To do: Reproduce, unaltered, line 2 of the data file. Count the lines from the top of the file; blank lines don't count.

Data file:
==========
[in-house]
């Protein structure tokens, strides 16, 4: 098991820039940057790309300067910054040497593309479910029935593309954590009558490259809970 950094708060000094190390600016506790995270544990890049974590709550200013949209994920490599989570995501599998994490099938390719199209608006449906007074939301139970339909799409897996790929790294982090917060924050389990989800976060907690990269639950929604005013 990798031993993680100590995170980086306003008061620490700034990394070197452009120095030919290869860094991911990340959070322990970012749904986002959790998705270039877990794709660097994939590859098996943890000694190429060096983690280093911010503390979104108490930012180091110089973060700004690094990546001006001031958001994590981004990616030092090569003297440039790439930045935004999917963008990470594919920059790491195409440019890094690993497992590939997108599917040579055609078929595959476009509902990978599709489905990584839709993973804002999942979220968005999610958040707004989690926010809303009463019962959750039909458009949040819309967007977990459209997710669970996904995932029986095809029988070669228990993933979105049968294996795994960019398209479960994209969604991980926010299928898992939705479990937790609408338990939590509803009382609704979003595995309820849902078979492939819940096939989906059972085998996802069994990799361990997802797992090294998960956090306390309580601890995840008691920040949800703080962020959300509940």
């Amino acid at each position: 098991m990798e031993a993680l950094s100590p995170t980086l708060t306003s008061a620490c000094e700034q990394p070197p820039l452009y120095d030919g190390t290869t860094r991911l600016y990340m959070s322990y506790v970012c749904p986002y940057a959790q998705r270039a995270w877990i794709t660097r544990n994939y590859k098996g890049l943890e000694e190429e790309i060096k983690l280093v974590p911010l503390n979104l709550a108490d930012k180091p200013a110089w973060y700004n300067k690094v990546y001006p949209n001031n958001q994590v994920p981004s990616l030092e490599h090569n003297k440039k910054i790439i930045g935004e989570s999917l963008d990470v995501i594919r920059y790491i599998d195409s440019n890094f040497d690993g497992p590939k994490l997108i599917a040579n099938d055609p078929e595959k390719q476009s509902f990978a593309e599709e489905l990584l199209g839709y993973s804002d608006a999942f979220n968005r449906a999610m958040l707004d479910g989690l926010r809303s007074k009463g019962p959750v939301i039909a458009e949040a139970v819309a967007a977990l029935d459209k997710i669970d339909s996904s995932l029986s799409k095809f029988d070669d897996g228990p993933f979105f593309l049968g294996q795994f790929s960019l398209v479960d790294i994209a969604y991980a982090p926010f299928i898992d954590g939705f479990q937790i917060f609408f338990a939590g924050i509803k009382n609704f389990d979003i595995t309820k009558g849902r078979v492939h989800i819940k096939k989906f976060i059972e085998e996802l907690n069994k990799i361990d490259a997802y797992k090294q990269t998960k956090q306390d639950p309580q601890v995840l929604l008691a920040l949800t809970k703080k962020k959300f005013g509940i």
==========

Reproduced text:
């Protein structure tokens, strides 16, 4: 098991820039940057790309300067910054040497593309479910029935593309954590009558490259809970 950094708060000094190390600016506790995270544990890049974590709550200013949209994920490599989570995501599998994490099938390719199209608006449906007074939301139970339909799409897996790929790294982090917060924050389990989800976060907690990269639950929604005013 990798031993993680100590995170980086306003008061620490700034990394070197452009120095030919290869860094991911990340959070322990970012749904986002959790998705270039877990794709660097994939590859098996943890000694190429060096983690280093911010503390979104108490930012180091110089973060700004690094990546001006001031958001994590981004990616030092090569003297440039790439930045935004999917963008990470594919920059790491195409440019890094690993497992590939997108599917040579055609078929595959476009509902990978599709489905990584839709993973804002999942979220968005999610958040707004989690926010809303009463019962959750039909458009949040819309967007977990459209997710669970996904995932029986095809029988070669228990993933979105049968294996795994960019398209479960994209969604991980926010299928898992939705479990937790609408338990939590509803009382609704979003595995309820849902078979492939819940096939989906059972085998996802069994990799361990997802797992090294998960956090306390309580601890995840008691920040949800703080962020959300509940």